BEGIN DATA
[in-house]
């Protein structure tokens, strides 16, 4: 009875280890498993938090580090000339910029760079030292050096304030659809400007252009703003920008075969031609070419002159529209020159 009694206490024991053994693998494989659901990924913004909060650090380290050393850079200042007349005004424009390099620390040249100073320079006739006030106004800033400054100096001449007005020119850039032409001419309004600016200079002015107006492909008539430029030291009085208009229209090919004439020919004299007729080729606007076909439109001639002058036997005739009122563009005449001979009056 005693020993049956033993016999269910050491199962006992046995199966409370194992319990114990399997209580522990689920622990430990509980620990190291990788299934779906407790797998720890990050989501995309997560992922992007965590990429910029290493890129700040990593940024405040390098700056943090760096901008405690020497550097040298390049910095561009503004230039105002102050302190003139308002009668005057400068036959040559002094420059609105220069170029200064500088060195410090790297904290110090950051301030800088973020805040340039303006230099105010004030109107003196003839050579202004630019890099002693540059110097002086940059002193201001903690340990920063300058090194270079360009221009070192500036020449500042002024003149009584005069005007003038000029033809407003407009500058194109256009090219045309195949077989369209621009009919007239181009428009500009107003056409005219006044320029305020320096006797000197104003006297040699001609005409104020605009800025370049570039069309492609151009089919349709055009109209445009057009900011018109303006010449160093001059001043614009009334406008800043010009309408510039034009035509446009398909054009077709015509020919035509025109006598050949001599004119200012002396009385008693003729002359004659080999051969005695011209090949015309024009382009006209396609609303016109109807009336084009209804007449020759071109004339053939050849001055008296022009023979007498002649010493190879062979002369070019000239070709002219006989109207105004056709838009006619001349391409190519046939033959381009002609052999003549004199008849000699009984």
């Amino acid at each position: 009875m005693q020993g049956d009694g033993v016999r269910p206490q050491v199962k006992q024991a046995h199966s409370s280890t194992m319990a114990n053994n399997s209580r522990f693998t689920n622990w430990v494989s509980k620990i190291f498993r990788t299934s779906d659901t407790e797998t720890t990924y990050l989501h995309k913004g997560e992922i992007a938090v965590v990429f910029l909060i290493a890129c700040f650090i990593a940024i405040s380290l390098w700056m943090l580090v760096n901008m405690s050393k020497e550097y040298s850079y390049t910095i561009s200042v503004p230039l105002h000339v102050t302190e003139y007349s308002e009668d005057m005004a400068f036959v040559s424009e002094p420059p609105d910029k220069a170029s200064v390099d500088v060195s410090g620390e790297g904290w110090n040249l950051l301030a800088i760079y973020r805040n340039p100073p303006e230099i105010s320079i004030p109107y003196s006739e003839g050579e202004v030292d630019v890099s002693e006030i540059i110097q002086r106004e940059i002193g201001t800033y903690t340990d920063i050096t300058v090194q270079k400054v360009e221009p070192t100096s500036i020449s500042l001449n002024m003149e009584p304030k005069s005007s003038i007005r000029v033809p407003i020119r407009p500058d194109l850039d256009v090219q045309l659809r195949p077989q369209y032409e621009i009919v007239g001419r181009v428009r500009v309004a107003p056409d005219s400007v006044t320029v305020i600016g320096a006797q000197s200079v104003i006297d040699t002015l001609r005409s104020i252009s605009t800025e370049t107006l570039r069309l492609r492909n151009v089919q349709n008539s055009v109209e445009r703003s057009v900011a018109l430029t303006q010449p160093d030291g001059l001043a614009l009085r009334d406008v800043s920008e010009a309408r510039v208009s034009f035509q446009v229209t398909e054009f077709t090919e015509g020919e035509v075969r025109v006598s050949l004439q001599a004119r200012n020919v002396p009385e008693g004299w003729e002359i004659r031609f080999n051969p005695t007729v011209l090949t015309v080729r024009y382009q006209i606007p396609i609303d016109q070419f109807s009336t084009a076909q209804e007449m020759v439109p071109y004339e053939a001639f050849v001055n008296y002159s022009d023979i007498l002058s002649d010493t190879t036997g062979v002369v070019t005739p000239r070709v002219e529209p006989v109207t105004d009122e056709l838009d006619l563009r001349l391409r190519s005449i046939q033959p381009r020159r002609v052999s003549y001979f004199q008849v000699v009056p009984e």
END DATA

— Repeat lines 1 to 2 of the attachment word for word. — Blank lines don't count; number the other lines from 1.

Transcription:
[in-house]
């Protein structure tokens, strides 16, 4: 009875280890498993938090580090000339910029760079030292050096304030659809400007252009703003920008075969031609070419002159529209020159 009694206490024991053994693998494989659901990924913004909060650090380290050393850079200042007349005004424009390099620390040249100073320079006739006030106004800033400054100096001449007005020119850039032409001419309004600016200079002015107006492909008539430029030291009085208009229209090919004439020919004299007729080729606007076909439109001639002058036997005739009122563009005449001979009056 005693020993049956033993016999269910050491199962006992046995199966409370194992319990114990399997209580522990689920622990430990509980620990190291990788299934779906407790797998720890990050989501995309997560992922992007965590990429910029290493890129700040990593940024405040390098700056943090760096901008405690020497550097040298390049910095561009503004230039105002102050302190003139308002009668005057400068036959040559002094420059609105220069170029200064500088060195410090790297904290110090950051301030800088973020805040340039303006230099105010004030109107003196003839050579202004630019890099002693540059110097002086940059002193201001903690340990920063300058090194270079360009221009070192500036020449500042002024003149009584005069005007003038000029033809407003407009500058194109256009090219045309195949077989369209621009009919007239181009428009500009107003056409005219006044320029305020320096006797000197104003006297040699001609005409104020605009800025370049570039069309492609151009089919349709055009109209445009057009900011018109303006010449160093001059001043614009009334406008800043010009309408510039034009035509446009398909054009077709015509020919035509025109006598050949001599004119200012002396009385008693003729002359004659080999051969005695011209090949015309024009382009006209396609609303016109109807009336084009209804007449020759071109004339053939050849001055008296022009023979007498002649010493190879062979002369070019000239070709002219006989109207105004056709838009006619001349391409190519046939033959381009002609052999003549004199008849000699009984």